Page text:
UNIVERSAL HEALTH CARE: Wellstone Revisits Idea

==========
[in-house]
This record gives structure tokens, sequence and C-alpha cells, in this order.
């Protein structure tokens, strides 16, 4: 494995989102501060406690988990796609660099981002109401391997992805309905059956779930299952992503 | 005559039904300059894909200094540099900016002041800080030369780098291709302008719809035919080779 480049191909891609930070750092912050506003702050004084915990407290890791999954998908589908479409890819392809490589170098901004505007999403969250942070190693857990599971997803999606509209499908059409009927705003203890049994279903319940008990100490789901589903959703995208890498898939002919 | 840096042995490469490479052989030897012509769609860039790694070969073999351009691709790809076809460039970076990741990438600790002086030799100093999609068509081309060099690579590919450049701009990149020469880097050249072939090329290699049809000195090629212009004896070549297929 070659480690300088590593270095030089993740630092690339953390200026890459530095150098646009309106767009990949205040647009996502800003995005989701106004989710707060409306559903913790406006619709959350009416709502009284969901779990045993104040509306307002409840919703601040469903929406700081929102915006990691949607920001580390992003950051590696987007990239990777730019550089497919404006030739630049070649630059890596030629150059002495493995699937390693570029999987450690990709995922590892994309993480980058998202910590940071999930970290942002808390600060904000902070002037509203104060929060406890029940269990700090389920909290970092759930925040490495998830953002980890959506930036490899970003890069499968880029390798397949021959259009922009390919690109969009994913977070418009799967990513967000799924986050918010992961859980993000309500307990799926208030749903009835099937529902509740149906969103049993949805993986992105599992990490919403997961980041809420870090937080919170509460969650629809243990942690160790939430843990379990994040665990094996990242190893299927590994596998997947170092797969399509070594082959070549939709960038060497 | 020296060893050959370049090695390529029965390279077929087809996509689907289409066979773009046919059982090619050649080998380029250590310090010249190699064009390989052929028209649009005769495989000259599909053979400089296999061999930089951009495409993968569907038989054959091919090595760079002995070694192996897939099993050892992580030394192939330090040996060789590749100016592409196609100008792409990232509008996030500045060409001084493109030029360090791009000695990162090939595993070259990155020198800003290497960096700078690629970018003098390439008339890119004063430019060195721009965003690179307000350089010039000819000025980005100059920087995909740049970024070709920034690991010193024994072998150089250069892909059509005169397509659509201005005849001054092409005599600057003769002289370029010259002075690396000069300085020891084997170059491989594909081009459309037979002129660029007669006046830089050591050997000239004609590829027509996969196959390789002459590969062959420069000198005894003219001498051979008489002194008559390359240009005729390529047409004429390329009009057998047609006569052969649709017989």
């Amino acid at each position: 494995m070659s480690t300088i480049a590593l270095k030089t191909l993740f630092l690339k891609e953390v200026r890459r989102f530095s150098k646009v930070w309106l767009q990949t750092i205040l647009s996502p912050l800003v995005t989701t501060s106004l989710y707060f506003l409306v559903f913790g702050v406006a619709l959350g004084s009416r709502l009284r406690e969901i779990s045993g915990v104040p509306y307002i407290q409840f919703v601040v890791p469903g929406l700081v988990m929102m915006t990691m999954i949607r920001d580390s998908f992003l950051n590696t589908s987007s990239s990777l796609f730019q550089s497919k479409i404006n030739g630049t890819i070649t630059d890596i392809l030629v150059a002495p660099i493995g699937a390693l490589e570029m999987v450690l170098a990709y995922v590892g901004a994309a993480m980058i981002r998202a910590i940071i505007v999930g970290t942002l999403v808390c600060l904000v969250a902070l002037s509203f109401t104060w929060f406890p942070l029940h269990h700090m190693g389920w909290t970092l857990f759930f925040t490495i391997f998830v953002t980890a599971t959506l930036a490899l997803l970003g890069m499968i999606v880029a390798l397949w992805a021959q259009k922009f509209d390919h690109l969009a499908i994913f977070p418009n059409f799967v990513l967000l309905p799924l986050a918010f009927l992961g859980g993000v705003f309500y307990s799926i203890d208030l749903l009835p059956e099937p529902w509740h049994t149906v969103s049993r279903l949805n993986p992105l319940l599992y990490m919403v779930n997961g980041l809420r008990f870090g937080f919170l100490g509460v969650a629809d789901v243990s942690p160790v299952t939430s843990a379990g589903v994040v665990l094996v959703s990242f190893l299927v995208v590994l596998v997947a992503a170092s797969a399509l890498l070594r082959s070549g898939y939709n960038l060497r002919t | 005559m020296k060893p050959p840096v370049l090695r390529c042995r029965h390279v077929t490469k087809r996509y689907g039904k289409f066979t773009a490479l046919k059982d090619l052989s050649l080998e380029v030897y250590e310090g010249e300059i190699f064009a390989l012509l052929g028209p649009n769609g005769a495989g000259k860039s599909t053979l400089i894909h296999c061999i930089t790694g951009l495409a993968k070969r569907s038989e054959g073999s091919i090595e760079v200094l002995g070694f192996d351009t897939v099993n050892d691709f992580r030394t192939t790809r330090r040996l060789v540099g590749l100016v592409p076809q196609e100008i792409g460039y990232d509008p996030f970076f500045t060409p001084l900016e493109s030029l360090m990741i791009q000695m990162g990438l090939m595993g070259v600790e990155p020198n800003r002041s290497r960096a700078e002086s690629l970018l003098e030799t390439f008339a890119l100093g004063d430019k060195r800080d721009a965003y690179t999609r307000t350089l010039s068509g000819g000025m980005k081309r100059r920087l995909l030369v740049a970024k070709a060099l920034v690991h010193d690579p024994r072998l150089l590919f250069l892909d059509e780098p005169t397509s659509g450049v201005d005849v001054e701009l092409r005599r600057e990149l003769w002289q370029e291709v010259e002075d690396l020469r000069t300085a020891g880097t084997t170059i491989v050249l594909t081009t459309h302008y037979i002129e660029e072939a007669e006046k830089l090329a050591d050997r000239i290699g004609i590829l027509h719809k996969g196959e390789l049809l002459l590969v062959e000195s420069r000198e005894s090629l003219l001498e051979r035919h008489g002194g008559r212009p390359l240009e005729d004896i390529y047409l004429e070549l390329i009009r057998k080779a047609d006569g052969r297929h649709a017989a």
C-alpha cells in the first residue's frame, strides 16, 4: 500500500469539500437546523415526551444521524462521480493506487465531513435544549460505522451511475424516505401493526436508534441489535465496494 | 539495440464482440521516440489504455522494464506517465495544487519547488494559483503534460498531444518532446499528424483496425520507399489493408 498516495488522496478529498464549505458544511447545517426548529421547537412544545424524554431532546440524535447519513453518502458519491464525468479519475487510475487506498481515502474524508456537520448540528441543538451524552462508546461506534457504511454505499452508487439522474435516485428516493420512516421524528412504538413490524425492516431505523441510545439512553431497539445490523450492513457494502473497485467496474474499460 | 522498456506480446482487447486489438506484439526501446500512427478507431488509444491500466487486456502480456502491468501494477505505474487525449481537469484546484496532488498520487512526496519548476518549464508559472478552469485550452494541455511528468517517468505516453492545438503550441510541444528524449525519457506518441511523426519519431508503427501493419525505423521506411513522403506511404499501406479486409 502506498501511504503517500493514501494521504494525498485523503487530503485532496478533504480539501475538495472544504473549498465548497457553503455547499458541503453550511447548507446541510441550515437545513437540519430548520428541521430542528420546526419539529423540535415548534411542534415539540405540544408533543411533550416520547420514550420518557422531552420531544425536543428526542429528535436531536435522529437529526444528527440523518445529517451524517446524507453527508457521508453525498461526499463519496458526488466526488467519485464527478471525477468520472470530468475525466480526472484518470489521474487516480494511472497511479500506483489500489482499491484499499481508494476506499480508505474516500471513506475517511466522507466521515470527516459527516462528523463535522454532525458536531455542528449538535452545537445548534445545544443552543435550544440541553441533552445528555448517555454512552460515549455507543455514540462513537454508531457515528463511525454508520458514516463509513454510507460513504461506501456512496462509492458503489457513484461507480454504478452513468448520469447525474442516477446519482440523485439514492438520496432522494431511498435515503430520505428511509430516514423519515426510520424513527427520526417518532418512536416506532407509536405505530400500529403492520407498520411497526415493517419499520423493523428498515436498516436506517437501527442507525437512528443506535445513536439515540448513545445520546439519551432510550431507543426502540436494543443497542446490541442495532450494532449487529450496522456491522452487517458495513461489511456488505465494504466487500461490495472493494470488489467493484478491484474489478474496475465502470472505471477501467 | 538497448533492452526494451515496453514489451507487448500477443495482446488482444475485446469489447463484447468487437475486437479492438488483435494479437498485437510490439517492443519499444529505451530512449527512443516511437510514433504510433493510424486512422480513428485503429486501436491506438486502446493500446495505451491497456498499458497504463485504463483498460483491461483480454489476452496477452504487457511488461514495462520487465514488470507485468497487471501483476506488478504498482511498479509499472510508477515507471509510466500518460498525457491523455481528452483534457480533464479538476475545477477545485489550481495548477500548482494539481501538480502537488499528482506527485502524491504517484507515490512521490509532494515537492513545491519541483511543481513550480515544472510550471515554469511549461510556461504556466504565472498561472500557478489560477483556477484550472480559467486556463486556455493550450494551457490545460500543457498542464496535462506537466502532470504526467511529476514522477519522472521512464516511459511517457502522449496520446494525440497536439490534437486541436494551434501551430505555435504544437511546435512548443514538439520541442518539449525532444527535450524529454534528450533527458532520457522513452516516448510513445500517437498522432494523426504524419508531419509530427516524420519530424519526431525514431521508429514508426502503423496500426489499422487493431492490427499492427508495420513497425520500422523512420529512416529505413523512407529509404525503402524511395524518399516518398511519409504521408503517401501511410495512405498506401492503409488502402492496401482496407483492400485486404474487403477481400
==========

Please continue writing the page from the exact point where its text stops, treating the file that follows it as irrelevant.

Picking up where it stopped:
Reintroducing a concept that had been brushed under the carpet since the early 1990s, Sen. Paul Wellstone (D-Minn.) will propose today a decentralized universal health care coverage plan, CongressDaily/A.M. reports. Wellstone, an advocate for the "single payer" national health movement in the early 1990s, will introduce his "Health Security for All Americans Act," which would allow states to determine how to extend health care coverage to their citizens. Initially, states would be given financial incentives to cover everyone with incomes up to 300% of the poverty level, which is $50,000 for a family of four. All uninsured residents must be covered by December 31, 2005. States would receive funding based on an "enhanced" version of their Medicaid funding formula. The coverage states choose to offer must be at least as generous as that provided by the Blue Cross/Blue Shield standard option plan for federal workers. A sliding fee scale, based on household income, would determine individual out-of-pocket expenses. Wellstone's proposal also includes measures popular among congressional Democrats, including mental health and substance abuse parity and the patient protections included in the House version of the patients' bill of rights. Wellstone's bill also calls for long term care demonstration projects and would require HHS Secretary Donna Shalala to submit to Congress recommendations for a Medicare prescription drug plan. The Service Employees International Union has already endorsed the bill and will run advertisements in its support during the Republican and Democratic conventions (Rovner/Fulton, CongressDaily/A.M., 7/19).This is part of the California Healthline Daily Edition, a summary of health policy coverage from major news organizations. Sign up for an email subscription.